Paul Blart: Mall Cop 2 full movie review - Bigger Doesn't Mean Better
If bigger always guaranteed better, then "Paul Blart: Mall Cop 2" would surpass the original.
As it is, this long overdue sequel about a buffoonish, hypoglycemic security guard at an obscure New Jersey shopping mall is neither as funny nor as fresh as its haywire predecessor. "You Again" director Andy Fickman has replaced "Paul Blart: Mall Cop" helmer Steve Carr for this harmless but predictable PG-rated laffer. Aside from either its change of setting or the elimination of two original characters, little has been altered for this lightweight action farce. Anybody who missed the 2009 original should know "Paul Blart: Mall Cop" was a parody of the classic Bruce Willis thriller "Die Hard," with a colorful villain whose identity generated the biggest surprise of the film. Nothing about the identity of the criminal mastermind in "Paul Blart, Mall Cop 2" is surprising. Indeed, we know who he is from the get-go, and actor Neal McDonough struggles to make this colorless mastermind memorable. Original "Blart" scribes Nick Bakay and star Kevin James have complicated the "Die Hard" plot with an elaborate "Ocean's Eleven" heist. In a nod to "The Expendables," the blundering Blart assembles a motley crew of older security guards armed with non-lethal weapons and pits them against a trigger-happy gang of younger adversaries with lethal weapons. Since you know Blart and company cannot fail, this action farce delivers its best laughs with sight gags that have little to do with its formulaic tomfoolery. The best scene in "Paul Blart: Mall Cop 2" has nothing to do with the heist. Our bumbling hero runs afoul of an exotic bird that gives him a royal pecking and sends him packing.
"Paul Blart: Mall Cop 2" opens with our newlywed security guard discovering that his wife Amy (Jayma Mays) wants a divorce after six days of marriage. No sooner has Blart coped with this tragedy than he contends with another devastating disaster. Blart's mom Margaret (Shirley Knight of "Grandma's Boy") sets foot in the street to retrieve the newspaper. Out of nowhere, a milk truck mows down the dear old dame in a crude example of slapstick comedy. Now, the woebegone Blart is despondent because everybody but his teenage daughter has left him. All this occurs during the first quarter hour. Things change for Blart when he receives a letter with an invitation to attend the annual security guard convention in sunny Las Vegas. What our unsuspecting hero doesn't know is that his dutiful daughter, Maya (Raini Rodriguez of "Babysitters Beware"), has just qualified to attend UCLA in California. Wisely, Maya declines to let her distraught dad know about UCLA until she thinks he can handle her departure, too. Meanwhile, Maya and Blart check into the luxurious Wynn Las Vegas hotel and casino; the entire film serves as product placement for the casino. While Maya and Blart unpack in their room, an unscrupulous criminal mastermind, Vincent (Neal McDonough of "Flags of Our Fathers"), plans the crime of the century. Systematically and secretly, Vincent's gang of high-tech hooligans loot the hotel of art treasures on display and replace them with replicas. Inevitably, it is only a matter of time before Blart and Vincent tangle. This dramatic collision takes place because Maya and Blart quarrel about her extracurricular activities at the hotel. She wants to enjoy the sun and fun of Vegas without her domineering dad hovering over her shoulder. Earlier, when they unloaded their luggage, Blart did his best to discourage any chance of a romance between Maya and an attractive valet, Lane (David Henrie of "Grown-Ups 2"), who wanted to help handle their luggage. Anyway, Maya ignores her father and accompanies Lane to a party in the hotel. An anxious Blart tries to contact Maya on her cell phone after she disappears without a word to him. Blart is convinced that Maya has been kidnapped. Reluctantly, Maya tries to return his call, but the party is so noisy that she has to go into another room. Maya walks right in on the nefarious Vincent and his goon squad masquerading as hotel personnel. Predictably, chaos ensues. When Lane follows her, Vincent's hooligans take him hostage, too.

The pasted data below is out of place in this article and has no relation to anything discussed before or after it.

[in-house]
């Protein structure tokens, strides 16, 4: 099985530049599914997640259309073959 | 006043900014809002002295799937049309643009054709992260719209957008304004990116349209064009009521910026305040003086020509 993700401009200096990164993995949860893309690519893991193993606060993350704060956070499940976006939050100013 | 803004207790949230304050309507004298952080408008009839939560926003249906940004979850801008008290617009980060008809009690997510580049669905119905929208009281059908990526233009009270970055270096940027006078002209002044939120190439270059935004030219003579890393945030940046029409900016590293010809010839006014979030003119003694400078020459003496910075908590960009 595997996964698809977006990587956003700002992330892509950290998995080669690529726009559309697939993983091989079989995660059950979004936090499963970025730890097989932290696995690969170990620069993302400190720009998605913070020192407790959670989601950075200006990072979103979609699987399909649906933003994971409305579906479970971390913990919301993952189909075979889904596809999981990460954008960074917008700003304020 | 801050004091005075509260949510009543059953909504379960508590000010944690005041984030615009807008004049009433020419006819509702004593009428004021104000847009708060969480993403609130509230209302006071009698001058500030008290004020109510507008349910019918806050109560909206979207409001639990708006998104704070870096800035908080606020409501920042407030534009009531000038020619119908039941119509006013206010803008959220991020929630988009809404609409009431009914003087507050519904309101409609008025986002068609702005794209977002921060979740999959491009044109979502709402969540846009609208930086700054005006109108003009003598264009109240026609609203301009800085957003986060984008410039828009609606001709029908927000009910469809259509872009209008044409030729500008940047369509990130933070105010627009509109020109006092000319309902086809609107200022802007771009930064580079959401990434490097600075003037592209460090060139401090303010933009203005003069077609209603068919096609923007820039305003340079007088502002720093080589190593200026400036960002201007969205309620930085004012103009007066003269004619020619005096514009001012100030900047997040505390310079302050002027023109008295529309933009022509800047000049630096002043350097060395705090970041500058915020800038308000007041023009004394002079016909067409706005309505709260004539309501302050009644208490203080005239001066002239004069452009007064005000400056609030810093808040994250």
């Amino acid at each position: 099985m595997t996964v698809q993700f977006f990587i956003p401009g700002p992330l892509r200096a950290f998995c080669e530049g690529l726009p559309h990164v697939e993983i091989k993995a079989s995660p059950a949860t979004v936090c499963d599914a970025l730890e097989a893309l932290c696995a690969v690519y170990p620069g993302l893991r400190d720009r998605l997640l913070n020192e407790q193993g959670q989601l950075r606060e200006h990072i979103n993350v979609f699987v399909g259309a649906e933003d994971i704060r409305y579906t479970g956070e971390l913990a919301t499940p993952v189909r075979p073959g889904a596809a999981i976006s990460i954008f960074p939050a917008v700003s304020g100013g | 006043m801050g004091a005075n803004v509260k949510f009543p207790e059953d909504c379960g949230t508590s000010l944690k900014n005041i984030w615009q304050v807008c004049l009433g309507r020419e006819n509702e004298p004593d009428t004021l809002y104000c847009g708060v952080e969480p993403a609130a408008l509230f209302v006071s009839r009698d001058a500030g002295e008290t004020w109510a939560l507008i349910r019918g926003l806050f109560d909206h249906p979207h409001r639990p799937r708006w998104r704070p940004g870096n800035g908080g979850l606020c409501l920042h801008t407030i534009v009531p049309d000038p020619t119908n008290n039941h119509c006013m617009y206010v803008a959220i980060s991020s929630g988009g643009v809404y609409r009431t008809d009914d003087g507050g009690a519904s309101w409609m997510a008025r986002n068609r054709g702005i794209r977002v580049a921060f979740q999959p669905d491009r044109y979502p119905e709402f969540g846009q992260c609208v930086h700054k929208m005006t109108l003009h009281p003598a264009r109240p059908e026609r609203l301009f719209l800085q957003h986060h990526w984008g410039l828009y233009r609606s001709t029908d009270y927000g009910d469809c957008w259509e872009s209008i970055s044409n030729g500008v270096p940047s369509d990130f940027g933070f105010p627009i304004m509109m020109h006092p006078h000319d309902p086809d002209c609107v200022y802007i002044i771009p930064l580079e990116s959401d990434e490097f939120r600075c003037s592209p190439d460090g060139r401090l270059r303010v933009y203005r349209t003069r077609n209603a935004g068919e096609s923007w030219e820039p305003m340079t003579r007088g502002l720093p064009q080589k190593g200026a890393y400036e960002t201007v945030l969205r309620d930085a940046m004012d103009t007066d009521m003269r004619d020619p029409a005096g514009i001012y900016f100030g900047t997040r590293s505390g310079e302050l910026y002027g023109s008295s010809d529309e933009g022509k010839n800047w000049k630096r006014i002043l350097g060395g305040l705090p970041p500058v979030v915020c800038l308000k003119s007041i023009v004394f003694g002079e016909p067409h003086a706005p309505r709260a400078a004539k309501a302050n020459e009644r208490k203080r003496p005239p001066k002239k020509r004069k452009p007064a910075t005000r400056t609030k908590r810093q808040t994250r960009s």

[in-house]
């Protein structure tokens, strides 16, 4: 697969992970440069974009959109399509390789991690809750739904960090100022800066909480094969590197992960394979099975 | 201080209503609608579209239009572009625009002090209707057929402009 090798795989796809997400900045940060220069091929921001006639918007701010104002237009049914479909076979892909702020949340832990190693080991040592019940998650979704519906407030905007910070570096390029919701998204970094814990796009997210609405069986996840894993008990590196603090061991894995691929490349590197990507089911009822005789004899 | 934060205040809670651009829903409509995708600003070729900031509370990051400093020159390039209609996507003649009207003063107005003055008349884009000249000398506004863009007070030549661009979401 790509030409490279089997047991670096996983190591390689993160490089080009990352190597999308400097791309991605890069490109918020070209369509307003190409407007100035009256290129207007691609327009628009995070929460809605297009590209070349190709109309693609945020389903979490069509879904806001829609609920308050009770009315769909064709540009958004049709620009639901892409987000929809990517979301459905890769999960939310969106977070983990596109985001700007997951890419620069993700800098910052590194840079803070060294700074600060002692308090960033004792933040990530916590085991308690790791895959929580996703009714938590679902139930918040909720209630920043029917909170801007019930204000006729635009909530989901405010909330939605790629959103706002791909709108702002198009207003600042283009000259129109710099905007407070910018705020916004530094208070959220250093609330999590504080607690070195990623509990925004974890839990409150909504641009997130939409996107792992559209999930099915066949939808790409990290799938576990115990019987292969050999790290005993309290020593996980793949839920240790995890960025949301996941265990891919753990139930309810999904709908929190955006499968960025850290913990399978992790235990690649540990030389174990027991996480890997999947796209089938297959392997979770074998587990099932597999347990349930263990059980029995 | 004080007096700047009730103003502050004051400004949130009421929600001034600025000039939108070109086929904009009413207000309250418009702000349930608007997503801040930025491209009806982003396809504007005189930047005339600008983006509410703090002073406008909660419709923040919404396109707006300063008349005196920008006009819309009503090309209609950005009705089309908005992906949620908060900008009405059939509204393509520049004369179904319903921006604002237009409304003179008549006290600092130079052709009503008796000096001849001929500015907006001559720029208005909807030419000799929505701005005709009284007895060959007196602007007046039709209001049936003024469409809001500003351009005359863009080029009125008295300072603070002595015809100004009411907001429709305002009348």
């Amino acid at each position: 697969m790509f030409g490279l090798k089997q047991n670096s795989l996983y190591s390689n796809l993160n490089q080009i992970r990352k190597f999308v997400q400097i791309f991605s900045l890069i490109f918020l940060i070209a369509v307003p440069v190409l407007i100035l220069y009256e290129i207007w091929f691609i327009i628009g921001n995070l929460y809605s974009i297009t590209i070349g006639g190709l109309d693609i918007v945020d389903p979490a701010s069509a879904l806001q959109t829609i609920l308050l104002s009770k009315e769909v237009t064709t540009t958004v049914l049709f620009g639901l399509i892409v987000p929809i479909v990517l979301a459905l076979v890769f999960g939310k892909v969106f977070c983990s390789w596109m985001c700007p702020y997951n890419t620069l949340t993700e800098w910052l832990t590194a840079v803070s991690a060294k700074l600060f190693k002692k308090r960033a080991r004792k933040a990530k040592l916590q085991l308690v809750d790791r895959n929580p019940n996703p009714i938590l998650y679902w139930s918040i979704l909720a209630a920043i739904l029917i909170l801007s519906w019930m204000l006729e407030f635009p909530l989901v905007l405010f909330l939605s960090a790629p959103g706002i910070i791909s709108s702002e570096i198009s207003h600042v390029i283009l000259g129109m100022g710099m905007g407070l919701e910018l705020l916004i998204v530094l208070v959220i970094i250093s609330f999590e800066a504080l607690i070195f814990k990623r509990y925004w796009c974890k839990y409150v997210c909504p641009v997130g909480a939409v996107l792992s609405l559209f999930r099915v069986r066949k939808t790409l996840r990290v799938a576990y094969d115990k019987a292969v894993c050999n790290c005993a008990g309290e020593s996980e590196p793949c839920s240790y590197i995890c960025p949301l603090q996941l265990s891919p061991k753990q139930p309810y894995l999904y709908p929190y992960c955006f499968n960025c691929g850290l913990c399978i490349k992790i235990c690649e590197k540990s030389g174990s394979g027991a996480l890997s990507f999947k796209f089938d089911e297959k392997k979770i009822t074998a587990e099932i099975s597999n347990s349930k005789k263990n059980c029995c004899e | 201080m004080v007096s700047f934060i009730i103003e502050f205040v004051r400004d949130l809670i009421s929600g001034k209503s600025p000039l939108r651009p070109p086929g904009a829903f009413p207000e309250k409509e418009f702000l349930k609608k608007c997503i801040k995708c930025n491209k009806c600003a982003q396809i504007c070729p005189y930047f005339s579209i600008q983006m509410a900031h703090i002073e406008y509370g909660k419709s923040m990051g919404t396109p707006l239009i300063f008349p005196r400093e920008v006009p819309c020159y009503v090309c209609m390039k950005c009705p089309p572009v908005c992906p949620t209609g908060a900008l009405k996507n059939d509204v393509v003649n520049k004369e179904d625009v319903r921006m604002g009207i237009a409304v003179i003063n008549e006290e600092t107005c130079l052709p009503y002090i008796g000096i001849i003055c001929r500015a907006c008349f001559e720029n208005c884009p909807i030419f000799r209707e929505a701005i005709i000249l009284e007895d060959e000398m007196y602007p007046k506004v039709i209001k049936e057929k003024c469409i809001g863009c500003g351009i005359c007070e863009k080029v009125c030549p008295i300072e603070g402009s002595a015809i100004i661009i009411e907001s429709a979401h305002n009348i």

"Paul Blart: Mall Cop 2" confines virtually all its action to the Wynn Las Vegas hotel and resort. Clearly, the filmmakers had the run of the joint because the cast rarely ventures outside to tour any of the other Sin City sights. Most of the scenes that occur inside the hotel look as if director Andy Fickman recreated them on a sound stage so as not to interfere with Wynn's business. Meantime, James and Bakay learned from the first film not to provide their rotund protagonist a romantic interest like Amy. Reportedly, James and Bakay wrote Amy (Jamya Mays) out of the sequel because Mays had scheduling conflicts between her television series "Glee" and "Paul Blart: Mall Cop 2." Sequels that eliminate characters, unless the actors die in real life, sacrifice some of their continuity. Mind you, Mays would have been a welcome addition to the cast. Rather than providing Blart with another drop-dead-gorgeous gal, the writers have him play 'hard-to-get' with a hapless hotel manager, Divina (Daniella Alonso of "The Collector"), who reluctantly finds herself attracted to him. This creates comic conflict between Blart and Divina's jealous boyfriend Eduardo, who happens to be the hotel security chief, and Eduardo tries to upstage the presumptuous Blart. Most of the antics that James indulges in other that careening around for laughs on his Segway involve routine, uninspired slapstick. Aside from his flap with an exotic bird, James' second best scene occurs when he fills in at the last minute as the conference keynote speaker. "If you believe the purpose of life is to help yourself, then your life has no purpose," he proclaims to applause. "Help someone today!" Altogether, "Paul Blart: Mall Cop 2" isn't as hilarious as its witty predecessor, but it is not a total bust.